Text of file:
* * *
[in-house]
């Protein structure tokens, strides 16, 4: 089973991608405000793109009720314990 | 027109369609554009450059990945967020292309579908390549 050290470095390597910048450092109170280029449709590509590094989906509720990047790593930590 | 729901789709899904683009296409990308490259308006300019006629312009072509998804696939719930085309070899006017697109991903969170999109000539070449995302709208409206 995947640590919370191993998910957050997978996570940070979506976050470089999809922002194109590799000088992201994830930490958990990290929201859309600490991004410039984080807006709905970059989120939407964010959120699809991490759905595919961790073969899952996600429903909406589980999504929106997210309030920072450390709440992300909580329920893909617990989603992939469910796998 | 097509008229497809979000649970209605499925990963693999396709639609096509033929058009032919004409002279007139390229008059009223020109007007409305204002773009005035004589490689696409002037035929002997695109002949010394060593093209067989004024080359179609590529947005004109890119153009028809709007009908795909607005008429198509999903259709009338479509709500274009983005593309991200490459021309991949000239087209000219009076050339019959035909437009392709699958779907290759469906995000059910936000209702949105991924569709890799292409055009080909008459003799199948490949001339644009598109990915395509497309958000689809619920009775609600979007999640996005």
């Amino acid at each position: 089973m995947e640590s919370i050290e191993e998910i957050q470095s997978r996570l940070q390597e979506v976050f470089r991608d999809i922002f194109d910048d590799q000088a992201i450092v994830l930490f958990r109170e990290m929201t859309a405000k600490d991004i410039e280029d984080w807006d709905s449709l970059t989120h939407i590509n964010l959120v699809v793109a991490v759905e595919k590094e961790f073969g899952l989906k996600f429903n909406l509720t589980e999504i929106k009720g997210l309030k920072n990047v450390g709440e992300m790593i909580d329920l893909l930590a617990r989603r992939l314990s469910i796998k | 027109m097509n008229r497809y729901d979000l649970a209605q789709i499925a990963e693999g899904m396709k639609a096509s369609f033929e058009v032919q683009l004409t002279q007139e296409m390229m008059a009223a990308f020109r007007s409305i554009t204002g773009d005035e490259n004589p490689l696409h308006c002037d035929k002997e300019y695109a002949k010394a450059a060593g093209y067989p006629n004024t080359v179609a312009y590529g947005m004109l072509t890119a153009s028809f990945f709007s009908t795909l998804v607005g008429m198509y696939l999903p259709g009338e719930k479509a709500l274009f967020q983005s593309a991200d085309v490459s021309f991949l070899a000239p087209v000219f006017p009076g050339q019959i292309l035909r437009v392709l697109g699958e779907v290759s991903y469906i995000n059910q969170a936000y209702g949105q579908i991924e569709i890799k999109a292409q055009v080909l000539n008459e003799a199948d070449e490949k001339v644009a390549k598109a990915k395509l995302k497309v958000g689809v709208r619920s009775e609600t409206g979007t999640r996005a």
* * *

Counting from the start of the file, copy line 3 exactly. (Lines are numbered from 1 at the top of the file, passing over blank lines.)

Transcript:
């Amino acid at each position: 089973m995947e640590s919370i050290e191993e998910i957050q470095s997978r996570l940070q390597e979506v976050f470089r991608d999809i922002f194109d910048d590799q000088a992201i450092v994830l930490f958990r109170e990290m929201t859309a405000k600490d991004i410039e280029d984080w807006d709905s449709l970059t989120h939407i590509n964010l959120v699809v793109a991490v759905e595919k590094e961790f073969g899952l989906k996600f429903n909406l509720t589980e999504i929106k009720g997210l309030k920072n990047v450390g709440e992300m790593i909580d329920l893909l930590a617990r989603r992939l314990s469910i796998k | 027109m097509n008229r497809y729901d979000l649970a209605q789709i499925a990963e693999g899904m396709k639609a096509s369609f033929e058009v032919q683009l004409t002279q007139e296409m390229m008059a009223a990308f020109r007007s409305i554009t204002g773009d005035e490259n004589p490689l696409h308006c002037d035929k002997e300019y695109a002949k010394a450059a060593g093209y067989p006629n004024t080359v179609a312009y590529g947005m004109l072509t890119a153009s028809f990945f709007s009908t795909l998804v607005g008429m198509y696939l999903p259709g009338e719930k479509a709500l274009f967020q983005s593309a991200d085309v490459s021309f991949l070899a000239p087209v000219f006017p009076g050339q019959i292309l035909r437009v392709l697109g699958e779907v290759s991903y469906i995000n059910q969170a936000y209702g949105q579908i991924e569709i890799k999109a292409q055009v080909l000539n008459e003799a199948d070449e490949k001339v644009a390549k598109a990915k395509l995302k497309v958000g689809v709208r619920s009775e609600t409206g979007t999640r996005a």